Last Monday I was able to hang out with Alexa and try out two new restaurants. It was amazing. But one thing we talked about was our diets, cuz that is what vegans and weight lifters do. Alexa mentioned how she is eating a high protein diet, trying to get about 113 grams of protein and 150 grams of carbs. It made me think about my diet, as I have started to shift towards a very carb-veggie heavy diet. I hit my protein requirements, but I like trying out new recipes. One thing I learned in art school is that sometime making rules for your art can actually help you creatively. So you might see more protein heavy recipes on the blog.
This recipe was already slated to be posted on here, but it fits Alexa’s dietary requirements. High protein and low fat. I used tofu originally in the recipe, but you can sauté some seitan and stir it with the noodles, mushrooms, and bean sprouts at the end. So how much protein? Well I actually shocked myself a little once I crunched the numbers- 52 grams of protein, 63 grams carbs, and 10 grams fat! That means 44% of the dish protein, 30% is fat, and 26% are carbs. The numbers will shift a little depending on the tofu brand you use or if you use seitan instead of tofu. The dish is pretty hearty, and is 550 calories, which might be a little too big for one person to eat in one sitting, as I can imagine with Alexa (I am usually the one cleaning a plate while she tends to just save it for later)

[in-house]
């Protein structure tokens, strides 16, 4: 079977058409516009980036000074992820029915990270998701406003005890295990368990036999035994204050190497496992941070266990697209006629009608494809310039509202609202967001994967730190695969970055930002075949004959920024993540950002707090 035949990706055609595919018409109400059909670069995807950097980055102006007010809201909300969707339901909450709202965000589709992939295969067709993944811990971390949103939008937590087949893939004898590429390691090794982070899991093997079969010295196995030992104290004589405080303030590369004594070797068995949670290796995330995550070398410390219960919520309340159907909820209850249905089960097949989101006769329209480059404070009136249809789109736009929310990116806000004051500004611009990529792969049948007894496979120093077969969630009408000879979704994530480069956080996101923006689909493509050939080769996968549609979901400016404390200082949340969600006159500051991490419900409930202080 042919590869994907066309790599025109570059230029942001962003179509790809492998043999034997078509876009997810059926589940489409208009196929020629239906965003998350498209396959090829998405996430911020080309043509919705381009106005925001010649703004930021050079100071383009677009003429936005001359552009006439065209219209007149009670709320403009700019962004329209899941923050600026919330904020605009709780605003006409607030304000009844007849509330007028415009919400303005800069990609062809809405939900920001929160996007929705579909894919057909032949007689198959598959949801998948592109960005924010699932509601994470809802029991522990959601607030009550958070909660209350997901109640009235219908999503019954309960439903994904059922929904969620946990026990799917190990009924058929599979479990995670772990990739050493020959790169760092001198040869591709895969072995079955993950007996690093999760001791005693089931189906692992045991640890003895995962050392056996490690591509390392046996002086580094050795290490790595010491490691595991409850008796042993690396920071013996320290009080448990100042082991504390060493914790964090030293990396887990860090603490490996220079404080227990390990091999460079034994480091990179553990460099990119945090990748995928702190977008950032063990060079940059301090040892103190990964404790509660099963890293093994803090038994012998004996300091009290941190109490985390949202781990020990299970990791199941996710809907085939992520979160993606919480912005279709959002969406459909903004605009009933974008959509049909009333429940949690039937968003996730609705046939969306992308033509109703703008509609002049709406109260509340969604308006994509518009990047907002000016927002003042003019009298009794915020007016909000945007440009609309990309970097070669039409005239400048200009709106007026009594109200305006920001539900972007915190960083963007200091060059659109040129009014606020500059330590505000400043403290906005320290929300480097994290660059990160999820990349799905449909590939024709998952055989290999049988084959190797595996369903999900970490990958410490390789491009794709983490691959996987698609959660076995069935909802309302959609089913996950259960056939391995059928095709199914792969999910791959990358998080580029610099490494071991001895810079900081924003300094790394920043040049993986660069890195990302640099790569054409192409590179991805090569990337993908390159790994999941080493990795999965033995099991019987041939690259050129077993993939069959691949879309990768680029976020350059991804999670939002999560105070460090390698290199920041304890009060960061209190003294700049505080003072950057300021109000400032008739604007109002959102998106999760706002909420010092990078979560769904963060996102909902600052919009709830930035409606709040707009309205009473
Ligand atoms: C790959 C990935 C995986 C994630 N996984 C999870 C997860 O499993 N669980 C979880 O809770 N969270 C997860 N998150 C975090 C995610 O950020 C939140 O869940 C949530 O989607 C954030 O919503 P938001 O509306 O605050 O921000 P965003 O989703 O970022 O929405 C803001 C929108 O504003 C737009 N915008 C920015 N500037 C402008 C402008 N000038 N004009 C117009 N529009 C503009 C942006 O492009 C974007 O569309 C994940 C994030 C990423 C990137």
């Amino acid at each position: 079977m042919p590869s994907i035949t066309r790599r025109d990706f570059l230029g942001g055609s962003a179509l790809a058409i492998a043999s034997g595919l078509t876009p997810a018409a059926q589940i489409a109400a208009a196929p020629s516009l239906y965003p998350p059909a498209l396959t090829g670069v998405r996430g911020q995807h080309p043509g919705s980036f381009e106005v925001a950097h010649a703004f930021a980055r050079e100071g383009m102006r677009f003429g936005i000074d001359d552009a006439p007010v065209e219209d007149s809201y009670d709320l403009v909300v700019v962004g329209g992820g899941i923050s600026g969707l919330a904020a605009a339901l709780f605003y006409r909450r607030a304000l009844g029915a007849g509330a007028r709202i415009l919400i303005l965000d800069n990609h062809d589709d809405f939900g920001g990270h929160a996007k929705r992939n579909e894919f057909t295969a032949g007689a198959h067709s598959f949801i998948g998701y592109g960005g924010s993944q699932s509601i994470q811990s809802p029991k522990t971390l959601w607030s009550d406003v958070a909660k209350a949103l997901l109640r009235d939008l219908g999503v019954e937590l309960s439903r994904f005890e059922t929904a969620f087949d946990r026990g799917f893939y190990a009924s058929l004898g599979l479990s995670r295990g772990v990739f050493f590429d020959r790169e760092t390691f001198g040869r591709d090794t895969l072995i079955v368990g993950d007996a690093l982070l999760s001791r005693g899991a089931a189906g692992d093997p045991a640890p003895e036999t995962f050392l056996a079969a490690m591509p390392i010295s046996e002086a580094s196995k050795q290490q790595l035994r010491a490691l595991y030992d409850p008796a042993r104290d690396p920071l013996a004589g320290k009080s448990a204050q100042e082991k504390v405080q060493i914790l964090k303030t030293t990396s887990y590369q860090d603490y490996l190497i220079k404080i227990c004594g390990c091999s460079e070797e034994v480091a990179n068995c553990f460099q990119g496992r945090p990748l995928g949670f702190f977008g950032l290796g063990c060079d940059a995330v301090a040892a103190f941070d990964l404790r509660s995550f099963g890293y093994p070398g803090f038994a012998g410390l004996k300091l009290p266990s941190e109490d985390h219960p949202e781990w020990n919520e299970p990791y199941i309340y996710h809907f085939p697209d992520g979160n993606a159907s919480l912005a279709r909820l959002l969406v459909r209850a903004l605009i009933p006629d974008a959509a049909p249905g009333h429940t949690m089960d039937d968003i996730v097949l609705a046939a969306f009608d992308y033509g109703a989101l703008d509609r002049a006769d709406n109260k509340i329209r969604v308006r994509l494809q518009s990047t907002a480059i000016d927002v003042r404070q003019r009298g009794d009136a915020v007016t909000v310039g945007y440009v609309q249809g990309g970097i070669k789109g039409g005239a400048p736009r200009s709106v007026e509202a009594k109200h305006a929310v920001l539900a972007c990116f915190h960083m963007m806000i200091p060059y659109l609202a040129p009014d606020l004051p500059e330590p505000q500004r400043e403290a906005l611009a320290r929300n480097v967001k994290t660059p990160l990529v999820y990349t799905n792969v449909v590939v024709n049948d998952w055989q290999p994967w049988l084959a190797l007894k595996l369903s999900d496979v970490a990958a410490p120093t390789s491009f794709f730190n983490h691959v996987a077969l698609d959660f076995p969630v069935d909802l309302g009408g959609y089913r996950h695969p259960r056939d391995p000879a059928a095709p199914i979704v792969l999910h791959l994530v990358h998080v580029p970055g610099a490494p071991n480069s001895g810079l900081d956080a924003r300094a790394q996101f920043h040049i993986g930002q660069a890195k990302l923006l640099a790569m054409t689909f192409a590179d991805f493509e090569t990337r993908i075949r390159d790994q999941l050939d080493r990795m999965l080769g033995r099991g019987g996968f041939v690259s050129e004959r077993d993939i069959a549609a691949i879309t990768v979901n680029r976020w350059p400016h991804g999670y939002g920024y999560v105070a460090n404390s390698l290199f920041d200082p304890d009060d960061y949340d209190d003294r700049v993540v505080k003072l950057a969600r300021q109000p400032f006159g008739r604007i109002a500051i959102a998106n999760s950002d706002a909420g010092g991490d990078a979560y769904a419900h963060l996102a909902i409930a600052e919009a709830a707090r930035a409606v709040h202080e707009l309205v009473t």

So where is the protein coming from? Well it is comes partly from the Explore Asian bean noodles. These noodles have particular texture so you might not want to just sub them for normal pasta. But they work well with lots of asian style dishes where they use noodles that aren’t made with wheat. That is why I think they work so well with this hot pot. A quarter of a package has a total of 25 grams of protein, making it the highest protein noodles out there…. well the same protein content as Banza chickpea noodles. I used the adzuki bean noodles, since I like the taste of red beans. The prices I am finding online are around $5 a pack, but I was able to get them at Wegman’s for $3.50, making each serving around 88¢, about 50¢ for the tofu, and $1 for the mushrooms (less if you sub for carrots or a cheaper mushroom). I am not really sure how much the rest would cost as I made the kimchi and broth at home. The other ingredients might cost a bit at first, but the last for a long time.
So let’s talk about the soup outside of nutritional content. Let’s talk about the cultural context. So many people know that kimchi is a korean pickled cabbage. There is also a popular korean stew called kimchi jjigae. Kimchi jjigae has become so iconic and has become a popular dish in Japan- translating into kimchi nabe. The differences are subtle, but my vegan version is a little bit more like the Japanese version… with protein noodles. If you are interested about the differences, Just One Cookbook does a good job explaining all the differences.
I’ve mentioned how I love my individual sized hot pots, or donabe have been a life saver. I admit, they are kind-of pricey. You can use other types of pots, and you can find similar things in Asian food markets for a discounted price. Take a look around. But since the dish is designed to be eaten by one person, the recipe is small. So if you are using a normal pot for everyone, adjust accordingly. It is easy enough to double or triple the recipe for however many people will be eating with you.
If you do buy a donabe for this recipe, I found a blog post about seasoning your pot! Most pots don’t come with manuals, so I had no idea this was something that needed to be done a day in advance. It will make your pots last longer and doesn’t take much effort to do.